Myhill, W., Cogburn, D.L. Samant, D., Addom, B. Blanck, P. (2008). “Accessible Cyberinfrastructure-enabled Knowledge Communities in the National Disability Community: Theory, Practice and Policy” Assistive Technology, Vol. 20., No. 3, pp. 157-174.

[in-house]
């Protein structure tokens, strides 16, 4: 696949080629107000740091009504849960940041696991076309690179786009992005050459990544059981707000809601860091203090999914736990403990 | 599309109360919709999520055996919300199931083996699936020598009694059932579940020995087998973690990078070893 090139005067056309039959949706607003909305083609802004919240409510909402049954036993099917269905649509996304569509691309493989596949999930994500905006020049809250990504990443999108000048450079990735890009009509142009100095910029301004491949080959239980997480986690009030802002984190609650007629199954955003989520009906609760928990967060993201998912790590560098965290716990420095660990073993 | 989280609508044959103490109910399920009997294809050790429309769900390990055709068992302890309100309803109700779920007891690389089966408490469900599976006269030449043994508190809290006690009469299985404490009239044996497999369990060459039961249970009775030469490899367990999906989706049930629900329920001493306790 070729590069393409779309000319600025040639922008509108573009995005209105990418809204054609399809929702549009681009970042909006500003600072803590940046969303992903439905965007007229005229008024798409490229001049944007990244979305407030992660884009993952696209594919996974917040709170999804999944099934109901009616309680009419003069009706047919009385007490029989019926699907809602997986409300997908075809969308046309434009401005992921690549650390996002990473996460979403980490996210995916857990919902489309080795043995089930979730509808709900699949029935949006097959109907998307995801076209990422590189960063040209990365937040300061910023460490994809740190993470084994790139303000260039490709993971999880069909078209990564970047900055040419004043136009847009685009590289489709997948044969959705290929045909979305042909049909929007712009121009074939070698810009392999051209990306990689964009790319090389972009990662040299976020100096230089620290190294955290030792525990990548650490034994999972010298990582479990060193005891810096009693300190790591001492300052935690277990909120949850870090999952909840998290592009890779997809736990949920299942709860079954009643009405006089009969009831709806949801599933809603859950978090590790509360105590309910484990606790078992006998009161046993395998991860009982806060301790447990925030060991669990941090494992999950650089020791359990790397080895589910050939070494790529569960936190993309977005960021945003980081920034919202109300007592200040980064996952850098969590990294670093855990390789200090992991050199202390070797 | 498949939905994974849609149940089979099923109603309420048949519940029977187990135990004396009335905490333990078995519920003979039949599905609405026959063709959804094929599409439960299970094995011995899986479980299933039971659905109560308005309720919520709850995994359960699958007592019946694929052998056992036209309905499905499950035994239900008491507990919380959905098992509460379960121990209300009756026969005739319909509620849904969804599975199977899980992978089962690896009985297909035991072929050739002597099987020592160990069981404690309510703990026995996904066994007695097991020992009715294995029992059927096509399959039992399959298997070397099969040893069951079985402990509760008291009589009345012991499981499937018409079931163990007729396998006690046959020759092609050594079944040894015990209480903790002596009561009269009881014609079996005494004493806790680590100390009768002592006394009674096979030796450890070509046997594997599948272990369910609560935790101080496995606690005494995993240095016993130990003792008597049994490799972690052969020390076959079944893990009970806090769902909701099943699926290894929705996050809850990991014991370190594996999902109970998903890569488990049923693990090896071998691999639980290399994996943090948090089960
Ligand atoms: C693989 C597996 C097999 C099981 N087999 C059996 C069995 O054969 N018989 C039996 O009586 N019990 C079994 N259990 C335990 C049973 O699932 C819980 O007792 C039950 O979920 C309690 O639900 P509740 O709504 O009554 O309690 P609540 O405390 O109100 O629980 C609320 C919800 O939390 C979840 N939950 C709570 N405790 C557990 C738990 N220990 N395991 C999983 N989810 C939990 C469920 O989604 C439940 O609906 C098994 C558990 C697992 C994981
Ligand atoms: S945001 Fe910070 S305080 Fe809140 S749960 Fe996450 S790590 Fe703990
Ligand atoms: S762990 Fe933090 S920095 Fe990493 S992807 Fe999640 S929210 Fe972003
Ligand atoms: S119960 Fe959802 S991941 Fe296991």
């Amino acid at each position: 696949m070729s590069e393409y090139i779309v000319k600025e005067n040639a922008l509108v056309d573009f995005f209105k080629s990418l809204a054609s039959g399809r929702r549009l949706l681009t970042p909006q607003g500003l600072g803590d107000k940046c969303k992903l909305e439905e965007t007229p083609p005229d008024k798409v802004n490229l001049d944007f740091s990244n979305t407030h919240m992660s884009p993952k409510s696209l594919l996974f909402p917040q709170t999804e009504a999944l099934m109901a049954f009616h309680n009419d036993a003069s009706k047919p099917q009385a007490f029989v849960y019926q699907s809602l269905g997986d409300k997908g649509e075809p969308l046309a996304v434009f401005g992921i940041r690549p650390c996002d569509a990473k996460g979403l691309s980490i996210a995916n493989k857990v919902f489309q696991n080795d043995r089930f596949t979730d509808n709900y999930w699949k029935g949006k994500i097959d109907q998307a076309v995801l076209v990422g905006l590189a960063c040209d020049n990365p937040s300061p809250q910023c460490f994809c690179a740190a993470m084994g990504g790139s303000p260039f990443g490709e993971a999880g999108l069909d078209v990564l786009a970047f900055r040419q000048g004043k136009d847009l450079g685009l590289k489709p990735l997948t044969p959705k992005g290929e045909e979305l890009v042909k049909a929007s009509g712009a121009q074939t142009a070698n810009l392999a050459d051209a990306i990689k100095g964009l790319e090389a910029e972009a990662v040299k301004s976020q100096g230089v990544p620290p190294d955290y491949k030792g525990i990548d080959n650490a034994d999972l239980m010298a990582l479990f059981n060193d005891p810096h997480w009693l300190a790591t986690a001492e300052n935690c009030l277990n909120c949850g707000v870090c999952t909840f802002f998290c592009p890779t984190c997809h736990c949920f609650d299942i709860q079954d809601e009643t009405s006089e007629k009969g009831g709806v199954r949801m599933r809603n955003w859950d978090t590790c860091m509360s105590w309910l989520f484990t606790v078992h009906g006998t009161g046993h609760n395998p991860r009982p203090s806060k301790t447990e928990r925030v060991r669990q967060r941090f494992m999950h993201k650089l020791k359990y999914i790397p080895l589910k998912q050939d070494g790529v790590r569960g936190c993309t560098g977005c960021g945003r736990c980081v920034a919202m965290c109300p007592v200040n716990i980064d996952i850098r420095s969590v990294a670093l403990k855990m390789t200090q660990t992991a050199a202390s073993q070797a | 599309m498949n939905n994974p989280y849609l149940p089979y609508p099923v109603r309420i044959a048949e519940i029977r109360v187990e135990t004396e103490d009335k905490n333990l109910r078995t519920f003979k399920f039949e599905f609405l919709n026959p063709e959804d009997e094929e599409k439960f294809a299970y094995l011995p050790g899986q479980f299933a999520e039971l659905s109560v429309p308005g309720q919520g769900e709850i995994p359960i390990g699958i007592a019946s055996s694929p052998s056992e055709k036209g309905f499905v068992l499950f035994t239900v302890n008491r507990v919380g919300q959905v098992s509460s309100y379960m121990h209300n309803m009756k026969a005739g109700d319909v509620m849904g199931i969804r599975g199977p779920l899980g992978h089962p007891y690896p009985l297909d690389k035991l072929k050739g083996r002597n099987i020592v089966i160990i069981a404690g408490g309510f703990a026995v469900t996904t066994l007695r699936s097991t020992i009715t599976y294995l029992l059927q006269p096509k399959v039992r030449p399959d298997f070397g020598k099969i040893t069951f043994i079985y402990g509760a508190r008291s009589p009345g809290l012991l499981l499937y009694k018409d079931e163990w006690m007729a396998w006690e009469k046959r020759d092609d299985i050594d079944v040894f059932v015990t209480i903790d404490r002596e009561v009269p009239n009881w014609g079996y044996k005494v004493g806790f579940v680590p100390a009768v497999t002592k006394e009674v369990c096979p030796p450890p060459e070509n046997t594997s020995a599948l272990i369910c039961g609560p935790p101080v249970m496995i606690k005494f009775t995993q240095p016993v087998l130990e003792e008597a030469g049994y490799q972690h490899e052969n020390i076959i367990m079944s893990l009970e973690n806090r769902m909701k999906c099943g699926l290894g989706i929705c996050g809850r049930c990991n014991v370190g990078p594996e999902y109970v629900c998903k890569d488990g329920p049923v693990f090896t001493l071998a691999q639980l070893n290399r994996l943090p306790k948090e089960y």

Since publication of the Atkins Commission report in 2003, the national scientific community has placed significant emphasis on developing cyberinfrastruc- ture-enabled knowledge communities, which are de- signed to facilitate enhanced efficiency and collabo- ration in geographically distributed networks of re- searchers. This article suggests that the new cyberin- frastructure .movement may not fully benefit those participants with disabilities, unless closer attention is paid to legal mandates and universal design principles. Many technology-enhanced learning communities pro- vide geographically distributed collaboration oppor- tunities that expand the inclusion of diverse peoples and help close the digital divide. However, to date, most collaboratory efforts have not emphasized the need for access among people with disabilities nor meeting minimum standards for technological acces- sibility. To address these concerns, this article reports on two pilot collaboratory studies that explore the role advanced information, communication, and collabo- ration technologies play in enhancing geographically distributed collaboration among specific research and applied networks within the national disability com- munity. Universal design principles inform the design of the collaboratory and its use and our efforts to ensure access for all. Data for this article come from Web-based surveys, interviews, observations, comput- er logs, and detailed, mixed-methods accessibility test- ing. Emerging results suggest that with deliberate and systematic efforts, cyberinfrastructure can be more ac- cessible and generate benefits among persons with dis- abilities. The authors provide lessons learned and rec- ommendations for future research, policy, law, and practice.